involved in sodomy, staged a "wild riot" inside the Cathedral during the friar's Ascension Day sermon to protest his puritan crackdown. It was a leader in commercial development. Venice was built on piles sunk into marshy islands. History of Europe, renaissance, in, In short, yes.
Stemming from this reputation, reeling from significant decrease in the population due to the Black Death. Homosexuality During the Renaissance. Uploaded by colakid on Oct 30, 2004 Sexuality, and the role that sexuality plays in the spectrum of life, from liter ary to more contemporary reflections in the media, are difficult subject areas t o approach. M WikiAnswers Categories History, Politics Society History History of Europe Renaissance Did homosexuality increase during the renaissance? During the Renaissance, Florence developed a reputation for being pervaded with homosexuality - "sodomy" in the language of the time.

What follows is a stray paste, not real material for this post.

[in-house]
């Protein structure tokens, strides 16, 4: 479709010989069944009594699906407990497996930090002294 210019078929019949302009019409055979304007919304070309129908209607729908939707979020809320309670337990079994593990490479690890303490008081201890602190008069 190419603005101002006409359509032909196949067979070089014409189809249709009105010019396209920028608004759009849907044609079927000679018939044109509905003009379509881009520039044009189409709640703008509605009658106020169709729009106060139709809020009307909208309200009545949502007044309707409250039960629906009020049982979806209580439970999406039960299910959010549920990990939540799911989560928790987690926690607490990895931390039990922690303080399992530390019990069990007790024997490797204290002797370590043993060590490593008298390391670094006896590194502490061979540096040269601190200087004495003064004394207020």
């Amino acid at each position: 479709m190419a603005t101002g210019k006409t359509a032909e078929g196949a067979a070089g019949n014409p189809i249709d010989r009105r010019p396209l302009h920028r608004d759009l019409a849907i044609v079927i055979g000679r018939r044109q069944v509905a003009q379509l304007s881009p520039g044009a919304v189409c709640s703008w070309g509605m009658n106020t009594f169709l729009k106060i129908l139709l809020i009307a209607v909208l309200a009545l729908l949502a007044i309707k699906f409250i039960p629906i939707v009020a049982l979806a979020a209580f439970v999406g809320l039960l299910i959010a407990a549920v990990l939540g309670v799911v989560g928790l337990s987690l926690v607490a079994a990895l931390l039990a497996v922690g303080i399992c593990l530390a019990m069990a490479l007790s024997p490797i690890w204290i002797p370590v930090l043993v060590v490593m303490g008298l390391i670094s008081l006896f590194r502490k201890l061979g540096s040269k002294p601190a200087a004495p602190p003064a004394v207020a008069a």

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The use of written language did become more common. While sodomy was an offense punishable by death, when 243 Florentines confessed to the Office of the Night that they had all participated in homosexual intercourse, the boys were given a fine and sent home. It was rarethat one was arrested. The Nazi policy against the homosexuals was part of normalpolitics. Generally, the older partner in the sexual relationship was expected to penetrate the younger one, very much in the classical fashion; no doubt there was an expression of power or dominance in the arrangement. First they wereexcluded from many daily routines and eventually rounded up, putinto camps and executed. Many of these "sodomitical" relationships were apparently tolerated and even encouraged by parents and relatives who saw that they could gain protection and political advancement from a son's well-placed lover. Rocke's book received excellent scholarly reviews, but little popular attention, when it was first published two years ago. As historian Michael Rocke argues in, forbidden Friendship, same-sex relationships were tolerated in the Renaissance. A bigger percent of the population of Europe was learning to read and write, in part because they could afford to take time to study.